Apr 172011
 

For those of you new or less involved in finding me all over the interwebs, I write two monthly columns for the Fearless Press; Unapologetic, which is about me getting all ranting regarding my multiple communities, and Out of the Box, which is an interview based column looking at people’s identities. This week’s Unapologetic post is called When Academia Isn’t The Answer.

…Looking at things from an academic perspective can sometimes be good. It can help to legitimize or normalize behavior (like the recent study that showed 30% of heterosexual American couples participate in anal sex), it can bring important discussion to the forefront. However, it can also take validation away from individuals and/or groups, it can stigmatize and sometimes criminalize behaviors, it can harm certain people, and it can serve to disempower and oppress communities.

Telling someone that their identity isn’t real or doesn’t exist because it doesn’t exist in the textbook you’re currently reading, or you haven’t heard it discussed yet is showing both ignorance and privilege. Many things we take for granted today were scientifically said to be impossible or non-existent at one time. As societies change, people change, and as people change, societies change…

To read the rest of this Fearless Press Article and to check out my monthly column “Unapologetic,” check out the awesome Fearless Press site!

Aug 252010
 

Special thanks to Holly over at Menstrual Poetry for passing on this call. As a fellow survivor of sexual harassment, assault and violence, I think this is a wonderful idea, and an amazing way for us to get our voices heard, and to stand up against a society that still condones such behavior. While this particular anthology is geared towards women and trans identified authors, I also want to make it clear that men can be (and have been) victims and survivors of sexual violence as well. People of all genders can commit sexual violence against people of all genders, reminding us that this is not a women’s issue, it’s not a feminist issues, it’s a PEOPLE’S issue.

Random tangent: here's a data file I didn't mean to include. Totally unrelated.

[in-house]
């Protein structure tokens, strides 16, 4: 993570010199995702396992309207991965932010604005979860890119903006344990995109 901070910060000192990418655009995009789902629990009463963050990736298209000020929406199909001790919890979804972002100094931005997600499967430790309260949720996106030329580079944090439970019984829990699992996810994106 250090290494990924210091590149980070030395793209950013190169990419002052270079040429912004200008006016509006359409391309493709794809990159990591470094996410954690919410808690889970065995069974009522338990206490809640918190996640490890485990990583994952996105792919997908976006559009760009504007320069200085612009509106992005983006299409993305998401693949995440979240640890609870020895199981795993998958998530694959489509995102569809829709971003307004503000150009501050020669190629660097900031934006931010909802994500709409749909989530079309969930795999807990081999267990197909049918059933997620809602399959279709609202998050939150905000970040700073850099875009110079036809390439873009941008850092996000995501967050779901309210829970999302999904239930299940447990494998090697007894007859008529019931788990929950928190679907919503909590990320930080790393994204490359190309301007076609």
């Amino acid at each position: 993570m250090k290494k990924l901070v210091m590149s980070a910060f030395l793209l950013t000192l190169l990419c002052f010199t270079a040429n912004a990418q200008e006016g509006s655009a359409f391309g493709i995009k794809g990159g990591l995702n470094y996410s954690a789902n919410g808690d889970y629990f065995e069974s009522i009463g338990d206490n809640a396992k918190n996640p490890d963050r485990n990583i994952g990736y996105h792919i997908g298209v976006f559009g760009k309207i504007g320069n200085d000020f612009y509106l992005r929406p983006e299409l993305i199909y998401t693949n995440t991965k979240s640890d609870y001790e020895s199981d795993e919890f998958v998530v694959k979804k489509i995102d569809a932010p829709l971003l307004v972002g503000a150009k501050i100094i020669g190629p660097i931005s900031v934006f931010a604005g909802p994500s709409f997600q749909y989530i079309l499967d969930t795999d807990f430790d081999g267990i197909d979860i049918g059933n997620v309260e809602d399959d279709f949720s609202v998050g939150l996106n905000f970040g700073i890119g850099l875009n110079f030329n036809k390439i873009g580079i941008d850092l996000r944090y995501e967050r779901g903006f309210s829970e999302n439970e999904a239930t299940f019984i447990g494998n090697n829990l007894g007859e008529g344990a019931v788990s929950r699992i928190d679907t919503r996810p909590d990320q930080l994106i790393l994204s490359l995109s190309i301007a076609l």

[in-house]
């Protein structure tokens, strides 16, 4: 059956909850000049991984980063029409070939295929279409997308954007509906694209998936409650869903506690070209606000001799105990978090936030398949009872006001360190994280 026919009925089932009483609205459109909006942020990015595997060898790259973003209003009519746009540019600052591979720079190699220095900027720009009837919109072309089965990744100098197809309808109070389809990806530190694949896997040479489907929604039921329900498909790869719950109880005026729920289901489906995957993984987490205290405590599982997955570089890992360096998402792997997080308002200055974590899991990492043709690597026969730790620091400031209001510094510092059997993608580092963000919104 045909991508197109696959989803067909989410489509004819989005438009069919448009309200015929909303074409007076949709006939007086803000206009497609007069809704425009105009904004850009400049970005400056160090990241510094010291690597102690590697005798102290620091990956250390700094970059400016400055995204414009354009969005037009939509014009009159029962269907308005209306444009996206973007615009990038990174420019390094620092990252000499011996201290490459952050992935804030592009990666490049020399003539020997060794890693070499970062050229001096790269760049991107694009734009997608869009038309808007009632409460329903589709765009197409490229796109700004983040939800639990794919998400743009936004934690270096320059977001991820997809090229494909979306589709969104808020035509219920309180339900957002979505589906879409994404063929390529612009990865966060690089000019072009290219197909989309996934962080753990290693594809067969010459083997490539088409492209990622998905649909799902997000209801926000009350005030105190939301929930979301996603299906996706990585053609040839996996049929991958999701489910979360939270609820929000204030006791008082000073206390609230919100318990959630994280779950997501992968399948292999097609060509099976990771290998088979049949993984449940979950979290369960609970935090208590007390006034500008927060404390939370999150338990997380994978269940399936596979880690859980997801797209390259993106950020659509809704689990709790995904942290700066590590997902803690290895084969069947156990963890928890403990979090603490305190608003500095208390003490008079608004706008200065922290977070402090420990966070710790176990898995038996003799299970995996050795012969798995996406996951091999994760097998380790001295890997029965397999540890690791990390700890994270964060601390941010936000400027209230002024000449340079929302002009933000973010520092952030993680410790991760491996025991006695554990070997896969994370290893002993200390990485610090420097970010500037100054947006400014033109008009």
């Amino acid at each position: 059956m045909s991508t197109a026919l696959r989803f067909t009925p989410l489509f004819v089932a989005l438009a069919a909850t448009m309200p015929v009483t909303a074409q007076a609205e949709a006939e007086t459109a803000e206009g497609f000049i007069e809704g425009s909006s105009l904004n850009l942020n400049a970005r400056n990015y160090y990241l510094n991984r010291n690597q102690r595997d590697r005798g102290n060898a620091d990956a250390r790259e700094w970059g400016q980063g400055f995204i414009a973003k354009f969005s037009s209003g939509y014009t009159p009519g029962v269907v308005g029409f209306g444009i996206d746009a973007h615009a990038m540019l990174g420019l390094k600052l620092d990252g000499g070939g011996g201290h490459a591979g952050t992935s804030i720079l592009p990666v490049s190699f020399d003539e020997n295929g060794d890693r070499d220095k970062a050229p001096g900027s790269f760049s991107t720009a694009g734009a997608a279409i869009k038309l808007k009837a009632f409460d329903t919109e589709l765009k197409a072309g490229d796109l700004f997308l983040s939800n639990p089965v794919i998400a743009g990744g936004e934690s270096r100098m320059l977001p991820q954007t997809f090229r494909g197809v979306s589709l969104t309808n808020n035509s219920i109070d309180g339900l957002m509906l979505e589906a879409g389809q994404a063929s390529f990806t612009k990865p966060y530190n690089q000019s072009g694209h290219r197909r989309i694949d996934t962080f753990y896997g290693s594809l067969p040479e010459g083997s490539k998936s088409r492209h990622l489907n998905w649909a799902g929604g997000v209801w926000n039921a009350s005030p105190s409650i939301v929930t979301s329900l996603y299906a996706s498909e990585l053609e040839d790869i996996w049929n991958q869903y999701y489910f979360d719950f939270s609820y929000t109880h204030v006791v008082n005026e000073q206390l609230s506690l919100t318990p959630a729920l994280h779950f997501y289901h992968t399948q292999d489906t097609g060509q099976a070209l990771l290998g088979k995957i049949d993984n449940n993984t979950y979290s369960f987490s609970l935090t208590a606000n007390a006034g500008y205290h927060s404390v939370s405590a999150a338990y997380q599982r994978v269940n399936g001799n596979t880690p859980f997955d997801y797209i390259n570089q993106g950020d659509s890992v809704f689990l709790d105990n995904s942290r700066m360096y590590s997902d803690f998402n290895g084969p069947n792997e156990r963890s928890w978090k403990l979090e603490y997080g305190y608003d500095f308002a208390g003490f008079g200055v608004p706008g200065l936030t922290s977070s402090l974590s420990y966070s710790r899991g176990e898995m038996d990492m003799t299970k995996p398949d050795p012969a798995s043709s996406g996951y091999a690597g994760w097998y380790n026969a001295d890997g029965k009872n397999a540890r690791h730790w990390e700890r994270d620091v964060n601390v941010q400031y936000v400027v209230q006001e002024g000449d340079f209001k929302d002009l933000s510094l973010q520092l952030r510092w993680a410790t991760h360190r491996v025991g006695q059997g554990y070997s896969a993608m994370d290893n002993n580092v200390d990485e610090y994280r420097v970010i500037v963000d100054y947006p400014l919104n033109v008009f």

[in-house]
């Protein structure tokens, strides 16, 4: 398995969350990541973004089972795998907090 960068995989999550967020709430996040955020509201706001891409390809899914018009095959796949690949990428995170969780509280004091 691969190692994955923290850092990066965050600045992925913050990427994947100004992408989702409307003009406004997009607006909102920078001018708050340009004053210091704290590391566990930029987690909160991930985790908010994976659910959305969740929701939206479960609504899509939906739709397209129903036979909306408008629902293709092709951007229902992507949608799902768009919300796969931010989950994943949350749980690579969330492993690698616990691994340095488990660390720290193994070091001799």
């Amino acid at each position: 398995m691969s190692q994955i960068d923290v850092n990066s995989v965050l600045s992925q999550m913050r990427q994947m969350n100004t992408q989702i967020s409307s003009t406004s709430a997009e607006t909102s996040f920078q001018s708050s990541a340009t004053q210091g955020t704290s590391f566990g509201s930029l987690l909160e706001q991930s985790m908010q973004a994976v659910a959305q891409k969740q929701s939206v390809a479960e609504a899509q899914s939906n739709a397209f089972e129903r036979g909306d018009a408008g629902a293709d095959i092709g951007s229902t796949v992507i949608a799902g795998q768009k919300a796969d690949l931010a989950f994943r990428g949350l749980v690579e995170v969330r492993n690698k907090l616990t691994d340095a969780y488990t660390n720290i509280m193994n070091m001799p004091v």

If you feel so inclined, please considered submitting to this. If not, please think about writing on your blog about your experiences, or at the very least, passing it on. If you’re not a writer, perhaps you can donate time or money to one of the many local non-profits who work on sexual violence prevention and helping survivors. Still not into it? Support RAINN, the Rape and Incest National Network.

Only together can we create change.

-Shanna

Call For Submission

Dear Sister, edited by Lisa Factora-Borchers, is an anthology of letters and other works created for survivors of sexual violence from other survivors and allies. It is a collection of hope and strength through words and art.

The pathway for a survivor of rape and sexual violence is an unlit road of pain, isolation and doubt. In the weeks, months and oftentimes, years following, the healing process can be difficult to navigate without a community surrounding her. Imagine a compilation of literary arms bound together to offer words of understanding, solidarity and love. Dear Sister is an accessible and inclusive offering of hope, voice and courage; seeking writers and artists who wish to light a piece of that road and lift up other women in her healing.

It is an impossible task to write a letter to every survivor of rape, to every woman who lives with an invisible scar. Instead of thinking of the face of the person you are writing to, reflect on the image of an unlit path, a road with no clear footing. Your offering will be one light, among many, to make visible what was previously unseen, to illuminate what was hidden. You are providing a few more steps for someone to walk steadily toward their own recovery. Your words can be an anchor, a meditation, a prayer, a strong embrace or a gentle touch. The purpose of this anthology is not to retell stories of assault, but to help others regain a sense of balance and wholeness.

Mindfully move beyond what is commonly said and reflect upon radical companionship. Write what you wish for her to know and never forget. And if you lose focus, look deep into a mirror and reflect: What would you want to be told if you were in the darkness?

Information

Dear Sister primarily seeks letters but will accept poems, prose, essay and drawn art that can either be scanned for entry. Maximum word count is 1,000. Deadline for submission is November 1, 2010.

Women and transpeople of any race, creed, background, citizenship or non-citizen, ability and identity are encouraged to submit their words and work to uplift others in the healing stages of post trauma and violence. Both English and Spanish are accepted. All questions can be directed to dearsisteranthology@gmail.com.

Submissions can be emailed as an attachment with “Dear Sister Entry” in the subject to dearsisteranthology@gmail.com.

Hand written letters can be address and mailed to:
Dear Sister Anthology
P.O. Box 202468
Cleveland, OH 44120

Note from the Editor

Rape and sexual violence thrive in the silence of our homes and communities. Outreach must be wide and intentional if we seek to hear from those who are silenced. Please forward this to as many individuals, groups, organizations, listserves, websites and agencies that come to mind